What's stopping Modi sarkar from doing a DNA test on Netaji's 'ashes'?
India should approach FBI for solving the mystery surrounding Subhas Chandra Bose.
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Subhas Chandra Bose's daughter Dr Anita Bose Pfaff wants a DNA test to be carried out to establish whether the remains kept in a Japanese temple are her father's.
This writer and others in the pressure group "Mission Netaji" - as a result of whose, and the Bose family members' efforts, the process of the release of secret Netaji files has begun - are of the view that the ashes presently enshrined in the Renkoji temple in Tokyo are of a Japanese soldier named Ichiro Okura.
However, from the very start, we are all for a DNA test. The time to get it done is now. Our recommendation is that this must be carried out by the FBI.
If FBI's expertise could be sought in resolving death mysteries of Bhanwari Devi and Sunanda Pushkar, what prevents India from approaching the American agency over the Subhas Chandra Bose case?
In 2012, an FBI report confirming that the bones sent to them by India for testing were of Bhanwari Devi gave the first ever evidence that she was dead. The entire case was then cracked. More recently, FBI's expertise were sought over Sunanda Pushkar's death.
It is worth recalling that none of the Bose family members who support the 1945 air crash theory, including Dr Pfaff and her nephew and Harvard historian Sugata Bose, deposed before the last commission that probed the fate of Bose.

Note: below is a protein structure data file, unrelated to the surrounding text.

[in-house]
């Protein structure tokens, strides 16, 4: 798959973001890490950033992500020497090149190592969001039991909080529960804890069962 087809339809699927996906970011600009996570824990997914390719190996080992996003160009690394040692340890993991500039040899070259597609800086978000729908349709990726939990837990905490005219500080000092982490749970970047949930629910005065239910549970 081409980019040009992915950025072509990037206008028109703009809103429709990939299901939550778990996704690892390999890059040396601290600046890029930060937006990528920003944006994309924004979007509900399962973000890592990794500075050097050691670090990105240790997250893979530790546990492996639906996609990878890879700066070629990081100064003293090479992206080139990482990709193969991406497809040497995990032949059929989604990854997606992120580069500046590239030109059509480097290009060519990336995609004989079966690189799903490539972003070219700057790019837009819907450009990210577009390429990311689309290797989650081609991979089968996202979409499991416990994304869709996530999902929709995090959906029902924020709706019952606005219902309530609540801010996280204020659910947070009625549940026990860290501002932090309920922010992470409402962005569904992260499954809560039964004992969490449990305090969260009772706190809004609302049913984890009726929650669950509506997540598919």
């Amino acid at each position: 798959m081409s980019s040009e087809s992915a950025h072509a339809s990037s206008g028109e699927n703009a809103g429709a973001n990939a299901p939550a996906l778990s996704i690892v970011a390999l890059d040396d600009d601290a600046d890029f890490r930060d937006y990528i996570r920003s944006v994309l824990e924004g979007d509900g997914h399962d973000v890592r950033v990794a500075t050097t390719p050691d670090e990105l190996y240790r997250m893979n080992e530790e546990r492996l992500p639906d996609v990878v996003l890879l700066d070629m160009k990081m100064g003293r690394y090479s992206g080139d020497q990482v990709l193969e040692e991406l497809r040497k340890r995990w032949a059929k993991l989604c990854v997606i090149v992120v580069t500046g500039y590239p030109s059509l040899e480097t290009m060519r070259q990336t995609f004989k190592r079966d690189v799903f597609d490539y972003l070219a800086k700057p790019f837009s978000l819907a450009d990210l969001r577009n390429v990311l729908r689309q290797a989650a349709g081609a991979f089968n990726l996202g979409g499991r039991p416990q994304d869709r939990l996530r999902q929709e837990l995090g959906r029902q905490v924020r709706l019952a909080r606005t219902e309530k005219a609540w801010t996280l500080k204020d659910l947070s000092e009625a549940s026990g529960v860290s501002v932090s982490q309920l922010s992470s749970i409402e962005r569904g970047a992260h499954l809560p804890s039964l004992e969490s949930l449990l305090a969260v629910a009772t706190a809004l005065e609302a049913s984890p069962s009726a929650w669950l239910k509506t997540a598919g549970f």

They were dismissive of the inquiry of the Mukherjee Commission right from the beginning. Dr Pfaff played no role in the movement seeking declassification of the files concerning her father. She should have insisted on a DNA test years ago. Sugata Bose, on the other hand, dubbed the need for declassification a "non-issue". Both began to sing a different tune after it became apparent that the files would be declassified.
The demand for a DNA test is not new. The government was made aware of it way back in the 1990s. On September 19, 1996, S Prakash, joint secretary, ministry of home affairs (MHA) wrote to the prime minister's office (PMO) regarding the "mitochondrial DNA analysis of the ashes presumed to be of Netaji".
Now, his name may be missing from the entire debate, but it was Justice Manoj Kumar Mukherjee who came closest to getting such a test done. Experts from the United Kingdom, the US, Japan and India, including Sir Alec Jeffreys, who originally developed the techniques for DNA fingerprinting and DNA profiling, opined before the commission that such a test did not appear feasible given the badly charred condition of the assumed remains now enshrined in Tokyo's Renkoji Temple.
The container holding the remains was opened and the remains photographed by the Indian embassy officials in Japan at Justice Mukherjee's directive.
American expert Terry Melton offered to give it a shot but only after a "thorough anthropological evaluation of the remains" was done first. Such an evaluation might have determined whether or not the pieces of skull and jaw bones in Renkoji Temple did actually belong to an East Indian man who was around 48 when he was cremated in 1945.
At that point, our government developed cold feet and no test could be carried out.
It is about time the Modi government picks up the thread.